One nice perk about this playset is that if you already own Hot Wheels or Matchbox car, they both work perfectly with it.
My mother was always very impressed with the quality of Brio toys, and this Brio wooden parking garage is very durable and able to stand up to any toddler abuse. It has two cars, a car trailer, two rail ramps, a road ramp, and a gas storage tank. It even has numbered parking spaces, which I think is a nice touch.
The garage comes completely assembled. All you have to do is set the tower in place and snap on the red slide. Kids can crank the red handle to raise the car to different levels, and then have them ride down on the slide.
Another plus is that, at only fifteen and a half inches tall, it can easily be stored on a shelf as opposed to just constantly sitting in the middle of the room because it’s too big to be “put away.”
This toy connects to any and any Brio wooden railways, trains, and vehicles, so you can creatively expand it over the years if you choose to.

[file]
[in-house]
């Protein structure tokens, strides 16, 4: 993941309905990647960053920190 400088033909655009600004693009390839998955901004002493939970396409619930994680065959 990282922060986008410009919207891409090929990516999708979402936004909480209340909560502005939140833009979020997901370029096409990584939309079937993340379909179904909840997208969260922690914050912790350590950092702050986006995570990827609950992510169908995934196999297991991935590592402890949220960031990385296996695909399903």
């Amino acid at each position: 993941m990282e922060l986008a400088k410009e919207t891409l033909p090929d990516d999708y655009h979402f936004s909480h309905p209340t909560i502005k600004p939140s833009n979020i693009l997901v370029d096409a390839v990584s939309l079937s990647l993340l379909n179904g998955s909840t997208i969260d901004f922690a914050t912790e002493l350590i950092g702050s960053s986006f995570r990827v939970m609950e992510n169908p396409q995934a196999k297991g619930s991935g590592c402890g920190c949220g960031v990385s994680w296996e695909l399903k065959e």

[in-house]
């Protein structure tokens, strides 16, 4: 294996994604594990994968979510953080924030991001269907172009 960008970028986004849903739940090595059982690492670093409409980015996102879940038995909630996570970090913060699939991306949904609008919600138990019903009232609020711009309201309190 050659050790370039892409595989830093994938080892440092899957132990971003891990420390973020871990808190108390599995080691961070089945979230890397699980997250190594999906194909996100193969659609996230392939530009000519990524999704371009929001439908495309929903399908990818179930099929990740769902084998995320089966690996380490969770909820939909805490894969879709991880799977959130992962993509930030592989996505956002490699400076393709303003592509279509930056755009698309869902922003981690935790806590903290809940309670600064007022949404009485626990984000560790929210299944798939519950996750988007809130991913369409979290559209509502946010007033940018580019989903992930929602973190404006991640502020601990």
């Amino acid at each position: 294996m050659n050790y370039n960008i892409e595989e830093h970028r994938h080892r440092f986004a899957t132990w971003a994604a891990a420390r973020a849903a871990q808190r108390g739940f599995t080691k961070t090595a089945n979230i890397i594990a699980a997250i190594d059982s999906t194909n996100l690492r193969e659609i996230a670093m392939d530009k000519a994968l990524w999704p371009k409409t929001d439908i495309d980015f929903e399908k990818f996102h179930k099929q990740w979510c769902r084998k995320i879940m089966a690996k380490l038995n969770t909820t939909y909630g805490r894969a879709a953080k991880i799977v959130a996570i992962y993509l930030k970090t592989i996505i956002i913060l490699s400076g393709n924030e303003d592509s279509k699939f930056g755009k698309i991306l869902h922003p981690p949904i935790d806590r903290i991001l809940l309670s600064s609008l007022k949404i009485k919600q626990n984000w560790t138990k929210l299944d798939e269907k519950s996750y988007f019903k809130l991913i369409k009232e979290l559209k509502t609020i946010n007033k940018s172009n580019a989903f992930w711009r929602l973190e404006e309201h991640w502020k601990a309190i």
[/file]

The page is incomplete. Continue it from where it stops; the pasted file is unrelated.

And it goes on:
My nine year old son Benjamin had this exact garage playset when he was younger (in fact, I think it’s still in our attic), so I asked him to describe this one. Here’s what he said:
“It’s really fun. There are more like this that can be connected to the set, so if you’re that kind of person, this would be great for you. It gives you the impression that you’re actually fixing a real car. I LOVED the elevator. When you turn the grey wrench, it moves the platforms up. The car is detailed. The set itself has a handle on it, making it easy to pick up and carry with you somewhere else.”
So there you have it. In fairness, some reviewers called the set “flimsy” and complained that you can’t use the bigger Matchbox vehicles, like SUV’s and trucks on it, but I don’t remember that ever being a problem for it.
This playset comes with one Hot Wheels car, so no matter what your toddler does or does not already own, they can begin playing with it right out of the box. However, if he does already own other Hot Wheel sets, he can start linking them together to build an even bigger car world. (This is something my son still loves to do!)
By itself, this set is fairly small. At 15 inches in length..and about 12 inches high, it fits nicely on a small play table or the corner of a room, so it’s perfect for families that don’t have a lot of available floor space.
The beauty of this toy is that there are plenty of places for the cars to visit on multiple levels, so kids can easily enjoy playing with it for a long time. In addition to the parking garage itself, cars can ride the elevator up to visit the penthouse suite at the top, then roll down the ramp to see a movie at the movie theater.
Did you find a toy garage on this list that’s the best match for meet your budget, space constraints, and toddler’s age and interest? I hope so!